Quote from: whiteboyskim on May 09, 2007, 02:29:04 AM

Quote from: CeeKay on May 09, 2007, 12:50:12 AM

I say we irradiate all of the states that are on the border.  It's the only way to be sure.

Louisiana gets my vote.

My guess is that Texas gets more votes that Louisiana.
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« Reply #11 on: May 10, 2007, 12:00:16 AM »

Quote from: corruptrelic on May 08, 2007, 10:44:43 PM

And two were legal aliens, and one was a CITIZEN. It ain't always from outside, and it's not our laws that caused it. Maybe next time they'll listen when it is said that a dignitary has no foriegn policy.
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« Reply #12 on: May 10, 2007, 12:13:06 AM »

Quote from: Poleaxe on May 09, 2007, 12:51:05 PM

Quote from: whiteboyskim on May 09, 2007, 02:29:04 AM

Quote from: CeeKay on May 09, 2007, 12:50:12 AM

I say we irradiate all of the states that are on the border.  It's the only way to be sure.

Louisiana gets my vote.

My guess is that Texas gets more votes that Louisiana.

NVM.
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« Reply #13 on: May 10, 2007, 12:24:33 AM »

One thing I found interesting about the case was how at no time were any of the "necessary powers" granted by the Patriot Act required.  I guess an amazing number of cases can be solved simply through good investigating.


In other news, the narcoterrorist Luis Posada Carriles had his case dismissed from court.  He is a free man, so in one case it's proven how little the executive branch cares about either illegal immigration or terrorism.  Heck, the guy is a known terrorist... now living INSIDE the USA... and here illegally.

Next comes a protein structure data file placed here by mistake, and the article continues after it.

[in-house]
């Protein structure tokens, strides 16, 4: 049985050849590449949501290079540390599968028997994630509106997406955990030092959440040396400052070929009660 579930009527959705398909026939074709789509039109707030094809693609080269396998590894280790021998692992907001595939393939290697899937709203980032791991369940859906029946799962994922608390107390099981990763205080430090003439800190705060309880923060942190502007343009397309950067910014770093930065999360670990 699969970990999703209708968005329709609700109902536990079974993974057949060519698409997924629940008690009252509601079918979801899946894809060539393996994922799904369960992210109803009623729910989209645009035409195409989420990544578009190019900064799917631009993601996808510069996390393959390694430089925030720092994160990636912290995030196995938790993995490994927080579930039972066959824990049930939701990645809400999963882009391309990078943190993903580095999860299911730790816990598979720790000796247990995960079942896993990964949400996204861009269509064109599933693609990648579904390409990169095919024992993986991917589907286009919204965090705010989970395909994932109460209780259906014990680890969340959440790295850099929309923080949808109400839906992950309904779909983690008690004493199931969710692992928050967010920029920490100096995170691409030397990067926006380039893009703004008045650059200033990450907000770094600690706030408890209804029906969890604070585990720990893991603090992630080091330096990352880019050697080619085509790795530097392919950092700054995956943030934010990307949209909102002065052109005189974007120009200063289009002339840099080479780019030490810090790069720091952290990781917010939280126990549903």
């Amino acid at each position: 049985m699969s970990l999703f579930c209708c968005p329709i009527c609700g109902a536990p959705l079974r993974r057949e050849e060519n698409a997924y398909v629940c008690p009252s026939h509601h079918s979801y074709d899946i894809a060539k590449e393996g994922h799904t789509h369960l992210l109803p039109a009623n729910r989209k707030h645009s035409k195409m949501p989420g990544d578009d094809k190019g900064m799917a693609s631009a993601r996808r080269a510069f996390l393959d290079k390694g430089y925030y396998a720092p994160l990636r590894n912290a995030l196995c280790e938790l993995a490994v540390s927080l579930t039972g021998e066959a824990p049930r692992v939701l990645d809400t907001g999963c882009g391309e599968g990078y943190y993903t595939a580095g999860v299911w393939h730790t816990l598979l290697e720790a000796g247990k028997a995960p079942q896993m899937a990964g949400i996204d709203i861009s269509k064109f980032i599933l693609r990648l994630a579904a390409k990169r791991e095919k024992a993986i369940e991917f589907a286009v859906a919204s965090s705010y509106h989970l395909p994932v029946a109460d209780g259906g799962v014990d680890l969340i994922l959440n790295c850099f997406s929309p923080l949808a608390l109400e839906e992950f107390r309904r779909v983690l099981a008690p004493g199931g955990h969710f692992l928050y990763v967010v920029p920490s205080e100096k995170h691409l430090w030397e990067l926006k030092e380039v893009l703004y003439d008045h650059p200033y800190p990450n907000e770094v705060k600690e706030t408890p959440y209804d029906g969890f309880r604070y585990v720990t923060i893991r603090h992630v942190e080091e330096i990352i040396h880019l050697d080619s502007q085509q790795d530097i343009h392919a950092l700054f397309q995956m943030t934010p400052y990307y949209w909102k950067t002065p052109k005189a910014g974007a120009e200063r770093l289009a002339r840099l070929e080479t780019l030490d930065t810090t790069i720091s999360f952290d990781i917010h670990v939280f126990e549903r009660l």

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« Reply #14 on: May 10, 2007, 01:55:19 AM »

Quote from: corruptrelic on May 09, 2007, 01:00:44 AM

Or we could just do more to secure the borders (such as funding and building the fence that was already voted in) to stop illegals from entering the country in the first place.
Something like 40,000 illegals were apprehended last month, and the border patrol admits that many more probably got through.

Unfortunately it's going to take more acts of terrorism like this before Bush (and other open borders politicians) realize that amnesty is NOT the answer to the problem.




I really dont get this fence thing...When I was in high school they built a fence around the campus so we would stop going out to the fast food restaurants, for lunch with in 12 hours of its completion there were hole on every side.
Of course the fence was to really keep up the people that was not to be on campus and to control the pregnancy rate because some people was getting a different kind of filling during lunch time. 
Good ole high school. errr yeah so fence....waste of money and time. unless it is electric.
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« Reply #15 on: May 10, 2007, 03:26:39 AM »

I think doing something about illegal immigration is all talk.

I know illegals get welfare using fake/stolen SS, at least in my state. If the government cared they could easily bust these people since they have their name and address information (address is right since mail gets delivered to the people). Seems like it would be easy to take the peoples' info then send it off for investigation. Maybe there is some strange privacy law that prevents the info from being shared with some enforcement agency, but to me its seems like it should be when the SS and name info don't match and appear to be stolen, which leads one to believe the person is here illegally or at least breaking a law by using someone else's information.
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« Reply #16 on: May 10, 2007, 03:35:22 AM »

Quote from: corruptrelic on May 09, 2007, 01:00:44 AM

Or we could just do more to secure the borders (such as funding and building the fence that was already voted in) to stop illegals from entering the country in the first place.
Something like 40,000 illegals were apprehended last month, and the border patrol admits that many more probably got through.

Ahem.

Quote
Six people have been arrested in a plot to fire grenades and kill scores of soldiers at a New Jersey Army installation, the United States attorney’s office in New Jersey said at a news conference today. Four of them were born in the former Yugoslavia, one was born in Turkey and one in Jordan, said a spokesman for the office, Greg Reinert.

Just a pre-emptive strike in case this was going to turn into a "Mexicans are bad" thread.